Almost went with PROs this past season, but they made the decision to not publish the code so it wasn’t worth the effort since the kids were used to RobotC. I was really hoping to evaluate the drivers and interrupt structure for robustness, as well as, teach the kids about ADC sampling, Nyquist, I2C, and other sensor sampling setups. This would be a HS thing for sure, but not beyond juniors and seniors. For some reason they seemed determined to keep this stuff private, which is their right, but I think they could probably learn a lot from the mentors on the forum. Maybe they have changed their mind on this? I stopped following it.
ConVex really looked nice, especially the open source, but I’m a bit short on time so it was something I had to put off, may look at it this summer though.
Not to divert from the original topic of the thread but tridragon could you elaborate more on this comment? Possibly PM me? We have sample code in our documentation. Or are you referring to the kernel and library source code that was not released?
Not to be argumentative, but why would you say to stay with ROBOTC instead of PROS? I spent a lot of time in ROBOTC this year (getting the hang of coaxial swerve programming and ironing out the math on a platform that could be built in a day) and after spending some time today in PROS I found it a lot easier to get the hang of. (Especially with the fantastic auto-complete I had been dying without in ROBOTC)
The simple kind of code that normally runs on VEX robots looks the same if not simpler, and code written for PROS more closely mirrors code written for FRC robots, which some of these kids will likely go on to work with. Are there any “ease of use” things that I am missing that ROBOTC has on PROS?
One thing I can see is the comparatively large amount of resources online for ROBOTC, (although Cody’s PROS video tutorials seem to be pretty adequate if not great resources for a team to learn enough to get going in C, and I can fill in the blanks for the API)
I’m really liking PROS right now, but don’t want to miss something and have to rush to find $150.
Ok, to put this in context. I’m a professional engineer who designs hardware and writes software for a living. I’ve programmed computers costing from $0.40 to $400,000 in all sorts of languages. I’m the author of ConVEX, an open source project that leverages the power of ChibiOS/RT (an embedded RTOS) with a runtime library for the cortex.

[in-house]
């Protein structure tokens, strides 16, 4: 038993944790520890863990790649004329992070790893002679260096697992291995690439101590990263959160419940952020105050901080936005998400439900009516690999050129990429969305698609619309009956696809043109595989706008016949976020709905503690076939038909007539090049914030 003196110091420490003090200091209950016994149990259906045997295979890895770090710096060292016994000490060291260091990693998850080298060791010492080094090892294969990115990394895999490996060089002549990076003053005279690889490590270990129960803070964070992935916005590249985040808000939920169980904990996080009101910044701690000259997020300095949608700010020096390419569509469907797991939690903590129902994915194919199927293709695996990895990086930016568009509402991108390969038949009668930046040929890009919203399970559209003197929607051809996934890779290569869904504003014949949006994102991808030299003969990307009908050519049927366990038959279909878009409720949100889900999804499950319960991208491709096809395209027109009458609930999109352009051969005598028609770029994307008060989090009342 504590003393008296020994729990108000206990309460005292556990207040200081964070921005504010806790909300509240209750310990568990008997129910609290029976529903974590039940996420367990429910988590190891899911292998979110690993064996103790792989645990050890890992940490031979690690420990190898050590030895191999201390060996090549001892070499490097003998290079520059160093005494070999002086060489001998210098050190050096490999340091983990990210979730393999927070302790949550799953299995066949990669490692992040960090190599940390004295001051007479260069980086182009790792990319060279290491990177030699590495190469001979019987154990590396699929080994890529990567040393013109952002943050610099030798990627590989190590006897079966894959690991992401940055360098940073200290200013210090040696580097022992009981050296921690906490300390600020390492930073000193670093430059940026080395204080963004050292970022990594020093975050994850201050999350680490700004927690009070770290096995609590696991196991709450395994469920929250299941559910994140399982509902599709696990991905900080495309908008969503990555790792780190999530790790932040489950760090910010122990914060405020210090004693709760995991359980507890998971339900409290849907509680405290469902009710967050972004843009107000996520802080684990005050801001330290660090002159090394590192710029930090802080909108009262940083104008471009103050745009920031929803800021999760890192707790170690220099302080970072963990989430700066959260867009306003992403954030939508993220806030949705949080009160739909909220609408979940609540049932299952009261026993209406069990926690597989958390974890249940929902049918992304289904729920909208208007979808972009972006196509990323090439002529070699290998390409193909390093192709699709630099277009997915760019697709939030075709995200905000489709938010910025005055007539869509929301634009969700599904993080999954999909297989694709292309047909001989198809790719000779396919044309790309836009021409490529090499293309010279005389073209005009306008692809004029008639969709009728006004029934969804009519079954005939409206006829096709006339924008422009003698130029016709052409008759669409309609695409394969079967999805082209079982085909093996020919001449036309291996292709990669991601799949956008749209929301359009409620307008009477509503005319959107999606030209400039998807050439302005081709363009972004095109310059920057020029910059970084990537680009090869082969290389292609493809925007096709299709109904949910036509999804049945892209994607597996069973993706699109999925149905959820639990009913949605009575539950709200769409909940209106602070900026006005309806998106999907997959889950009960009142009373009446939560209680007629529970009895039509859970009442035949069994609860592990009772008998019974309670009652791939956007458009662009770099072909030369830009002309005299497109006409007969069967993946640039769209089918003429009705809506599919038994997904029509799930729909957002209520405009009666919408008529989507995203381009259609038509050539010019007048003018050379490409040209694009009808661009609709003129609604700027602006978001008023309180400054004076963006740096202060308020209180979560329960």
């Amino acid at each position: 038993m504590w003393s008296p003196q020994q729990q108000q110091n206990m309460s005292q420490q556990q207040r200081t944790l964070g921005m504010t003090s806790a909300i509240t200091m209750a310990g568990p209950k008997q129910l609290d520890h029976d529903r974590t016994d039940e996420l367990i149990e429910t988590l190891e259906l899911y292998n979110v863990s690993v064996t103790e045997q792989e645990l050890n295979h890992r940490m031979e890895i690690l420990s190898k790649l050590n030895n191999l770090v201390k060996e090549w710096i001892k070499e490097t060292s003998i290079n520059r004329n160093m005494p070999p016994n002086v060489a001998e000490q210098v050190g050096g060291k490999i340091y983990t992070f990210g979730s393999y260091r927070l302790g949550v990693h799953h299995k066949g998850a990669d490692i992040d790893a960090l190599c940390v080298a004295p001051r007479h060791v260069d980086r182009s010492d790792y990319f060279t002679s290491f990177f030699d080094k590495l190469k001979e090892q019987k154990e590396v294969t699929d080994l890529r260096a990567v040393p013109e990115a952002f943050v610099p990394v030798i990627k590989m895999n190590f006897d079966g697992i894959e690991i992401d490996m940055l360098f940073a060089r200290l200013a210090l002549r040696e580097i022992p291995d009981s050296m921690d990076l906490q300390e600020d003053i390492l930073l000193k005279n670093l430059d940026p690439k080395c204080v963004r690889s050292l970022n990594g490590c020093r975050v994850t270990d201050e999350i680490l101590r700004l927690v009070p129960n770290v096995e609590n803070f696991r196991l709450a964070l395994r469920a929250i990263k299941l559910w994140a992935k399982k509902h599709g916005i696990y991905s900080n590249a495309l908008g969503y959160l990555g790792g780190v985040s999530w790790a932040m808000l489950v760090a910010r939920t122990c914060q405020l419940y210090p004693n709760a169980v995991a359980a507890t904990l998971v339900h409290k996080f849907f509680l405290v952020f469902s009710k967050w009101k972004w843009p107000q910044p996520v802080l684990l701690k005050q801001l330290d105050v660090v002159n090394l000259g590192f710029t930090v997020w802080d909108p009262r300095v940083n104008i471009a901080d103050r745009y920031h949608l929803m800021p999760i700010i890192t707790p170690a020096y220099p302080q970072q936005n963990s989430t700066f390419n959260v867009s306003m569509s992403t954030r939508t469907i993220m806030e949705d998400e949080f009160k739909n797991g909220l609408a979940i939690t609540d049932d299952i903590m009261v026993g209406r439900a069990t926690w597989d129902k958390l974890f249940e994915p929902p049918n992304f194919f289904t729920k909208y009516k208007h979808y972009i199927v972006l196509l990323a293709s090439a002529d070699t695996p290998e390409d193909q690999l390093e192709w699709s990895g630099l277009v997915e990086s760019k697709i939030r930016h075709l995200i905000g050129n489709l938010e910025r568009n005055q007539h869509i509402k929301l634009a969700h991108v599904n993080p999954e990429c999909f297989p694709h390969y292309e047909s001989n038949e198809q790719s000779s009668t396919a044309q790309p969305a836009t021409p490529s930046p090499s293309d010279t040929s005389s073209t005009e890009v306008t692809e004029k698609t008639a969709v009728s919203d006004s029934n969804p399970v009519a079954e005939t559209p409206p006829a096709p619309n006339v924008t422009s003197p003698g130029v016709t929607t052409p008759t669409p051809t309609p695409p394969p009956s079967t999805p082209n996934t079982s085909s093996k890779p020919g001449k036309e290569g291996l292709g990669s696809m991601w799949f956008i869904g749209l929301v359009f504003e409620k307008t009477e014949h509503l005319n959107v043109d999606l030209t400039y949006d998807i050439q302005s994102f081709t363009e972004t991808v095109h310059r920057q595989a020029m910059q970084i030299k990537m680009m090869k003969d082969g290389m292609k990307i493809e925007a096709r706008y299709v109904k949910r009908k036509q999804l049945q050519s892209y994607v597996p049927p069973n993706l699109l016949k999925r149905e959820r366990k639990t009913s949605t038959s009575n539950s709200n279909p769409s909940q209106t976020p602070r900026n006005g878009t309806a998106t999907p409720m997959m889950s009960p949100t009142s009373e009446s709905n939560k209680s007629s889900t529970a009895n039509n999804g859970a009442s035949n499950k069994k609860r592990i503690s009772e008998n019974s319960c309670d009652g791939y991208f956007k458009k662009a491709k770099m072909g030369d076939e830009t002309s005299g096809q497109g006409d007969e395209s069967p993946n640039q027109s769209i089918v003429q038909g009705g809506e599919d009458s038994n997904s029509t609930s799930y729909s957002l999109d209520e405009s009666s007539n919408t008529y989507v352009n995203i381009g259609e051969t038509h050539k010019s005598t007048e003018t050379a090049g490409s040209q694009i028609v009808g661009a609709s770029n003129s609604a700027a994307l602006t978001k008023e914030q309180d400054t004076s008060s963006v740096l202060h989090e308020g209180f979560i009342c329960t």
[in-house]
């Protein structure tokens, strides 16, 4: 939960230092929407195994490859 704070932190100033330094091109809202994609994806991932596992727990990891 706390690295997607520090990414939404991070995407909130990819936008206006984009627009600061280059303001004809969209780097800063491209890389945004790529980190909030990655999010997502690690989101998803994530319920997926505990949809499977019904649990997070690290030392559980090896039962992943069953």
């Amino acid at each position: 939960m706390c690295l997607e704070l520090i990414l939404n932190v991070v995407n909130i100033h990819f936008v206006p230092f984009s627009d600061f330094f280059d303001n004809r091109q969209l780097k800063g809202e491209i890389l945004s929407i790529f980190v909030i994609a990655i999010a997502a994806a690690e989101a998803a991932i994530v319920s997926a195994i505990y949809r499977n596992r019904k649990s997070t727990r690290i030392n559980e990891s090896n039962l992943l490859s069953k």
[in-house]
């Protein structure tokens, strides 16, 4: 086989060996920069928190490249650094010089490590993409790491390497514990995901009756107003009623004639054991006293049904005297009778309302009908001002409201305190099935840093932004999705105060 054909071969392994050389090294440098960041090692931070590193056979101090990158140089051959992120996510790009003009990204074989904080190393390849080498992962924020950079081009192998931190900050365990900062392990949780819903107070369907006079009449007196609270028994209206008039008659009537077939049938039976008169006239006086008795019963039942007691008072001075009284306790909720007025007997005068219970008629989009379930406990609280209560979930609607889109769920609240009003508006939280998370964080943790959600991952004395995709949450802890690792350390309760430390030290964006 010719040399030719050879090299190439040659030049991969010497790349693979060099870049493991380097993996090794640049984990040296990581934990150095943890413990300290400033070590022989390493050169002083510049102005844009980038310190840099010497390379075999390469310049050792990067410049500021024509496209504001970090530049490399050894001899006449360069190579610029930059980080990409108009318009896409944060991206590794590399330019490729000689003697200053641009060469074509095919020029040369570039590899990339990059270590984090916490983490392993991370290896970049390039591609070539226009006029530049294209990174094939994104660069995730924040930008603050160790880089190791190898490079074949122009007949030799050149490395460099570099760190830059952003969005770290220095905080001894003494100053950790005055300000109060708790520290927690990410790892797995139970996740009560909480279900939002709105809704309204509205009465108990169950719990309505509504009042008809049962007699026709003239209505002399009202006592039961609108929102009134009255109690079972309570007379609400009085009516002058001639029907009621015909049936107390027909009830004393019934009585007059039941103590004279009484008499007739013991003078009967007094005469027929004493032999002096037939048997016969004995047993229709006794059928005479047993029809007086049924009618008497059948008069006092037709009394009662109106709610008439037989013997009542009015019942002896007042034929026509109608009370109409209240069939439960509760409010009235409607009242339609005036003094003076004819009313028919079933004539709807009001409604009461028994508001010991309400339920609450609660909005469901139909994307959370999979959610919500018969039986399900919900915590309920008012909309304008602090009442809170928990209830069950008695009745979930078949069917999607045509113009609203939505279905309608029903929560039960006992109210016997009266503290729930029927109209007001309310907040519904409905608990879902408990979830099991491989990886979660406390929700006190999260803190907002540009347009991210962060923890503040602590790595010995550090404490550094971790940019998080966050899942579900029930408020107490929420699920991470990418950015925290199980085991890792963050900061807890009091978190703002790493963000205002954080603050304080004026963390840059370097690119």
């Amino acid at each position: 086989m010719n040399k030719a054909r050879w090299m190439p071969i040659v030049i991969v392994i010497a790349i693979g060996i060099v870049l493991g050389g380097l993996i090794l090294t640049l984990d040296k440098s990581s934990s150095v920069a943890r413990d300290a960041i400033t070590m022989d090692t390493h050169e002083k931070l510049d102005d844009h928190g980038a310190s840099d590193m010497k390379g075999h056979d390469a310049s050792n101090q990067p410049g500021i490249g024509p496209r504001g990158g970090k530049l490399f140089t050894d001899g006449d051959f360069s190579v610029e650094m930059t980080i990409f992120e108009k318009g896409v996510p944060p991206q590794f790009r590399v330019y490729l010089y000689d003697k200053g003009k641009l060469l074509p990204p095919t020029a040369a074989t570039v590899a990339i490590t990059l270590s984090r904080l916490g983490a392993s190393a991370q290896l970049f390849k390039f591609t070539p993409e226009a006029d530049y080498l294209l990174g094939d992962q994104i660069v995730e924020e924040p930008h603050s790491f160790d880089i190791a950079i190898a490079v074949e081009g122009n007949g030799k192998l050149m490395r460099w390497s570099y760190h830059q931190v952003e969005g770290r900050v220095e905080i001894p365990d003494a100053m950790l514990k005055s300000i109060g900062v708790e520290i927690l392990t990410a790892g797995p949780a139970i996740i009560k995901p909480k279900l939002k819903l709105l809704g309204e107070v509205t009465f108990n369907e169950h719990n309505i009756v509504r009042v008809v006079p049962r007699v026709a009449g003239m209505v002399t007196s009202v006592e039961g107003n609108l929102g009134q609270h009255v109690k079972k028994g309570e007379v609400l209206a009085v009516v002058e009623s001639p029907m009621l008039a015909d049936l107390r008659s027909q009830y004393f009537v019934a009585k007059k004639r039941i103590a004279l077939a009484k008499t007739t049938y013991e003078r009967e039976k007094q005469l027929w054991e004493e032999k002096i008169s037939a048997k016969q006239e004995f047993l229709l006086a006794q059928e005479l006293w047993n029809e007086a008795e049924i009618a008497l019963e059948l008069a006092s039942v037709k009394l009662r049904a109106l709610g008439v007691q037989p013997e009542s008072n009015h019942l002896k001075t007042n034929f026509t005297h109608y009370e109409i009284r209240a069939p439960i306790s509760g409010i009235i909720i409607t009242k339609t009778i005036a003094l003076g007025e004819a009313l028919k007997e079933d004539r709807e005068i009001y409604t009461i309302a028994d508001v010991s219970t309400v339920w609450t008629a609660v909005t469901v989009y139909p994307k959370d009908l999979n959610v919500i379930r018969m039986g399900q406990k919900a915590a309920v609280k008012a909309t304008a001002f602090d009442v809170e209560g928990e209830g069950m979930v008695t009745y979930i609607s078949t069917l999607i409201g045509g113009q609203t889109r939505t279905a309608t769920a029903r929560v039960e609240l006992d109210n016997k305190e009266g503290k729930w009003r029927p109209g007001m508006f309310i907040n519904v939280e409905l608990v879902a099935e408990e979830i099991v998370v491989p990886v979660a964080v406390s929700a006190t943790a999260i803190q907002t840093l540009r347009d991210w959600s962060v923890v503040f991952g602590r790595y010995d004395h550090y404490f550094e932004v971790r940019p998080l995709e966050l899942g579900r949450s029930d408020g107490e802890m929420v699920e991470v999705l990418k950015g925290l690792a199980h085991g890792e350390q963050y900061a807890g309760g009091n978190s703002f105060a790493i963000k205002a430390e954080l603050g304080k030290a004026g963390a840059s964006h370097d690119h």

PROS, ConVEX and EasyC all use essentially the same compiler, gcc. If code written using this compiler crashes the only tool that’s really available for debugging are printf statements, you cannot add breakpoints, you cannot view variables, sensors, motors or anything else. For an experienced programmer this may not be a problem, I don’t find it a problem and most of the code I write for myself is done using the ConVEX API.
ROBOTC has a pretty good debugger that I find really helpful when working with students. ROBOTC helps protect students from many of the small mistakes they often make, tasks that do not yield and hog the cpu, some syntax errors, array bounds checks, things like that. It does not have quite the performance of native C code, it does not follow all of the ansi standards, it has some small problems. It does allow code to be tested in an emulation mode on the PC, it does have the “virtual worlds” simulations that students can use (yes, additional cost). It has real tech support. ROBOTC has been designed to be used in an educational setting.
Only you can decide what is best for your group of students, you know their capabilities. I know that the students I mentor would not be ready to use PROS or ConVEX without help. There is no right or wrong answer here, this is just a personal opinion. ROBOTC has a 30 day trial, try both and see what works better for your team.
It’s not about what we find easy to use, have the students try both.
I believe he said why he would recommend it? The debugger is by far the most valuable tool RobotC has to offer and the other platforms don’t have such an easy to use system for problem solving.
The resources available online for RobotC allow students to self teach far easier compared to the less popular Pros. The consumer base for RobotC being so large even means that at most competitions I volunteer at I will help teams with programming problems but if a team were to run Pros no one at the competition would be able to assist them. This applies even more so at worlds when RobotC has a booth dedicated to helping teams.
Whenever I code in “real” languages (C++, C, Java) I constantly wish I had the RobotC debugger.
I was speaking about the libraries, et. al. I was really excited about it at first, but didn’t see the benefit if we couldn’t review drivers and such to customize sensor and motor operations, and fix bugs.
tabor473 and jpearman (congrats on the award) make the best points. RobotC has legs and it makes the most sense as a mentor when helping other teams at a competition (which happens at every competition). As well, the kids from team to team can interact and mentor each other.